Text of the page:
Stay alert for COVID-19 fraudulent emails


Since the government declared lockdown there has been a reported increase in the number of phishing attacks. A number of these have been targeted around COVID-19 communications and the vulnerabilities that come with home working.

What are phishing attacks?

Phishing is the fraudulent use of emails, which appear to come from reputable companies, aimed at gaining sensitive personal information (e.g. login details, financial information, network credentials etc.) They encourage victims to click on malicious links, open malicious attachments or reveal personal details.

Phishing is targeted at both organisations (organisation data) and individuals (individual’s data).

Phishing scams also utilise include phone calls, text messages and social media tools in a bid to trick victims into revealing sensitive information.

Be alert

The Department for Digital, Culture, Media and Sport have recently reported that these cyber-attacks have evolved and become more frequent. Around 46% of businesses reported cyber-attacks and/or security breaches within the last 12 months.

During the current COVID-19 pandemic, many people have been directed to the World Health Organisation (WHO) for updated information. It has been noted that cyber criminals are taking advantage of this and sending fraudulent communications, which appear to come from WHO.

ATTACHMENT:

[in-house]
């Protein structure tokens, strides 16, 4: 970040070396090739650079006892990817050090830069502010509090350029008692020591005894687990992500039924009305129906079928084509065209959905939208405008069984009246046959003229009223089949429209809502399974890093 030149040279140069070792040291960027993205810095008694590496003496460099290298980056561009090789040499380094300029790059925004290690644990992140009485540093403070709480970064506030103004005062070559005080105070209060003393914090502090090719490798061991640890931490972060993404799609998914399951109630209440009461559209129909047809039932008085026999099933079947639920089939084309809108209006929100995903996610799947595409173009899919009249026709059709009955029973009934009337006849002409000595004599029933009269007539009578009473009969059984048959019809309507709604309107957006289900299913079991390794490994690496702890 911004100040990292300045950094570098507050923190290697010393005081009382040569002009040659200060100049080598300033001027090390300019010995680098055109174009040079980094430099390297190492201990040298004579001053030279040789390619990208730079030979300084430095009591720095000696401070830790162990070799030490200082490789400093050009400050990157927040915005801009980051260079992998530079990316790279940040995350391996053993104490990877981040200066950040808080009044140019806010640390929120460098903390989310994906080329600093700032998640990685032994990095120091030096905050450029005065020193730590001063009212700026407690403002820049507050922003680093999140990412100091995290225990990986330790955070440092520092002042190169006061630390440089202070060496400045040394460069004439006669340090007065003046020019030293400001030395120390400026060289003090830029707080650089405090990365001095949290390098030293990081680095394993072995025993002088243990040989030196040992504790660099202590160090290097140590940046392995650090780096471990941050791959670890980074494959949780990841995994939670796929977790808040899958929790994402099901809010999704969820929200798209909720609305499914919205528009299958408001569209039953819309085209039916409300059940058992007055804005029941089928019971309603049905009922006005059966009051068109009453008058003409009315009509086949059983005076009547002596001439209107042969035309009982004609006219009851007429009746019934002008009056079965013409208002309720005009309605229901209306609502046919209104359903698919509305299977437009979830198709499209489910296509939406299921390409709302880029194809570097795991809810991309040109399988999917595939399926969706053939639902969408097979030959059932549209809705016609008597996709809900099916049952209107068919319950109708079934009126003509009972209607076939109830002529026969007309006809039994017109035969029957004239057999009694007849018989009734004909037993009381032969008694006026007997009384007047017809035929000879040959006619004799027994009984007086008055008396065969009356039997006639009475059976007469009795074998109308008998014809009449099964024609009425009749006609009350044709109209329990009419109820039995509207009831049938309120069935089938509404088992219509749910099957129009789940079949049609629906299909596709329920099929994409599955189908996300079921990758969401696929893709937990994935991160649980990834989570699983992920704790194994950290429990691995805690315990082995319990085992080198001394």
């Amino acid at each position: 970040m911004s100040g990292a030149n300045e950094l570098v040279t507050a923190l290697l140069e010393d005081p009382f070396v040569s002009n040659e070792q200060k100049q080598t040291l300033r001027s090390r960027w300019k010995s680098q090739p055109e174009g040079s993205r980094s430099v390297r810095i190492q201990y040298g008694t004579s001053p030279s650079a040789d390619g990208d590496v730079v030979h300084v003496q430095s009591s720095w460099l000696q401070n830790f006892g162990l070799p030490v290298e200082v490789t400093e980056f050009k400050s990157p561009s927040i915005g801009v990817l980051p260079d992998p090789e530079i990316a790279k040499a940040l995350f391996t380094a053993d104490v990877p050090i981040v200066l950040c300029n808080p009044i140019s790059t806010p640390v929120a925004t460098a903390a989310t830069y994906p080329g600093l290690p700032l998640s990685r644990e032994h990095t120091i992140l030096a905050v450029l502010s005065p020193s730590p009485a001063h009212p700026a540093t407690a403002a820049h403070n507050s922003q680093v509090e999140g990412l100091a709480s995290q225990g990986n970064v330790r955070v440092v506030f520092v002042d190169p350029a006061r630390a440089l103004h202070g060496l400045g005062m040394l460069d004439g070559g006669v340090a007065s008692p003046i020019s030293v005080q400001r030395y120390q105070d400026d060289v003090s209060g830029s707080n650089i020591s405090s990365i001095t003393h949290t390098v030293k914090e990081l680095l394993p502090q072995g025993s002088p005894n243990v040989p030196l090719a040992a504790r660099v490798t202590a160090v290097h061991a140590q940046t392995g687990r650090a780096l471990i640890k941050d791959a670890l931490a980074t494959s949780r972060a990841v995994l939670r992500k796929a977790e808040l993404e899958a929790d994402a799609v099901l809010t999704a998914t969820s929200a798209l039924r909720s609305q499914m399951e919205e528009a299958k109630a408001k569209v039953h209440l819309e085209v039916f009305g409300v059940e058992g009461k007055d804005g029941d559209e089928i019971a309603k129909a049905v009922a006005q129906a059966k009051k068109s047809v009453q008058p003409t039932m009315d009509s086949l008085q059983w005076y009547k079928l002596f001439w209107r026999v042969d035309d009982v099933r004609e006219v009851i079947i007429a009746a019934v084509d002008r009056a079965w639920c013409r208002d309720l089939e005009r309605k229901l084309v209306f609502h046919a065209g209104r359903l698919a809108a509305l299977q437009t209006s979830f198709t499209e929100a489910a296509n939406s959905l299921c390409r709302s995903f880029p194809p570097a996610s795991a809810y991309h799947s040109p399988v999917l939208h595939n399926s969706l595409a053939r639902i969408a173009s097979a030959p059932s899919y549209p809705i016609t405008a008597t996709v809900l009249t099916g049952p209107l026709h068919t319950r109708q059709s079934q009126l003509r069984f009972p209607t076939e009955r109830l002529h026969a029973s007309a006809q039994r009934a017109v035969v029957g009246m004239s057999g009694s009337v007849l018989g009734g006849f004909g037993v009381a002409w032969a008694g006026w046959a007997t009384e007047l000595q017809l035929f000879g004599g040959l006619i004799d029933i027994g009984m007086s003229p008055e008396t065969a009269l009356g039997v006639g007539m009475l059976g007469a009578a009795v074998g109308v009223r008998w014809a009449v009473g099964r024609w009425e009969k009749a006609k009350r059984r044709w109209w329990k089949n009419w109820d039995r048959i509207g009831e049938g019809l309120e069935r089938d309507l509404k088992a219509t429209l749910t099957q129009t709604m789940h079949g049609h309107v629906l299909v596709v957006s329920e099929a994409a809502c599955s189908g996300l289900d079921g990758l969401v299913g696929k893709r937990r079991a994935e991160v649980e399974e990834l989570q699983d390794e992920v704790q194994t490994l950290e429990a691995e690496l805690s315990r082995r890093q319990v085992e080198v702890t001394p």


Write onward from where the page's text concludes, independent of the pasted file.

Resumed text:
Indications that an email could be fraudulent are:

  • Unusual attachments (.exe files)
  • Unusual links, particularly where these do not match the content of the email
  • An unusual/unrecognised sender
  • Poor spelling and grammar
  • Offers that seem too good to be true
  • Urgent emails about account deactivation/closure

If you receive an email which you believe to fraudulent, please forward it to and delete it from your mailbox. It is vital that you do not click on any of the links/open any attachments. If you are unsure about the validity of an email, you should go straight to the source of the information (e.g. going to the WHO website directly, rather than using the link, if it appears to be suspicious).

Published 6th April 2020

Leave a Comment
Name (required)
Email Address (required, never displayed)
Enter a message

(all comments are moderated - your submission will be posted on approval.)